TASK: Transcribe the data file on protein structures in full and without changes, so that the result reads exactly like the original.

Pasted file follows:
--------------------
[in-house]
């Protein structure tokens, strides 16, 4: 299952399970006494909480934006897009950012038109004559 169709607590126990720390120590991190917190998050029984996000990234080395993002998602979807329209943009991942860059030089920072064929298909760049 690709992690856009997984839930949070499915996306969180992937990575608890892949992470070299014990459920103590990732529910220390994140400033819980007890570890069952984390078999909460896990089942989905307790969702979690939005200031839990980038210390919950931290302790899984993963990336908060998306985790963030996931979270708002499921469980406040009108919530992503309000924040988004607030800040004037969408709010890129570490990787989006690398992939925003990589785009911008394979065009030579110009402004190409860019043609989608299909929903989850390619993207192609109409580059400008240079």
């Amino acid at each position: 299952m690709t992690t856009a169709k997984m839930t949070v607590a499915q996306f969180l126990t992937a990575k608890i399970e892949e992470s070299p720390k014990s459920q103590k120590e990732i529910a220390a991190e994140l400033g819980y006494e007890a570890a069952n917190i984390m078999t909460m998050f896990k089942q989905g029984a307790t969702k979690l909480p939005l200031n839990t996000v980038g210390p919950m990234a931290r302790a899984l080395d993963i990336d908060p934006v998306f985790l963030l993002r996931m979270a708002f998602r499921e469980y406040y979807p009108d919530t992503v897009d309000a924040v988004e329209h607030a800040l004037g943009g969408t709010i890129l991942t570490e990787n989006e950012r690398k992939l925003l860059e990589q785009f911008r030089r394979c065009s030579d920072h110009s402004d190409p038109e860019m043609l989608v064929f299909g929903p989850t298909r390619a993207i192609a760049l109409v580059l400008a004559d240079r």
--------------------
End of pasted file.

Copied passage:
[in-house]
């Protein structure tokens, strides 16, 4: 299952399970006494909480934006897009950012038109004559 169709607590126990720390120590991190917190998050029984996000990234080395993002998602979807329209943009991942860059030089920072064929298909760049 690709992690856009997984839930949070499915996306969180992937990575608890892949992470070299014990459920103590990732529910220390994140400033819980007890570890069952984390078999909460896990089942989905307790969702979690939005200031839990980038210390919950931290302790899984993963990336908060998306985790963030996931979270708002499921469980406040009108919530992503309000924040988004607030800040004037969408709010890129570490990787989006690398992939925003990589785009911008394979065009030579110009402004190409860019043609989608299909929903989850390619993207192609109409580059400008240079």
């Amino acid at each position: 299952m690709t992690t856009a169709k997984m839930t949070v607590a499915q996306f969180l126990t992937a990575k608890i399970e892949e992470s070299p720390k014990s459920q103590k120590e990732i529910a220390a991190e994140l400033g819980y006494e007890a570890a069952n917190i984390m078999t909460m998050f896990k089942q989905g029984a307790t969702k979690l909480p939005l200031n839990t996000v980038g210390p919950m990234a931290r302790a899984l080395d993963i990336d908060p934006v998306f985790l963030l993002r996931m979270a708002f998602r499921e469980y406040y979807p009108d919530t992503v897009d309000a924040v988004e329209h607030a800040l004037g943009g969408t709010i890129l991942t570490e990787n989006e950012r690398k992939l925003l860059e990589q785009f911008r030089r394979c065009s030579d920072h110009s402004d190409p038109e860019m043609l989608v064929f299909g929903p989850t298909r390619a993207i192609a760049l109409v580059l400008a004559d240079r």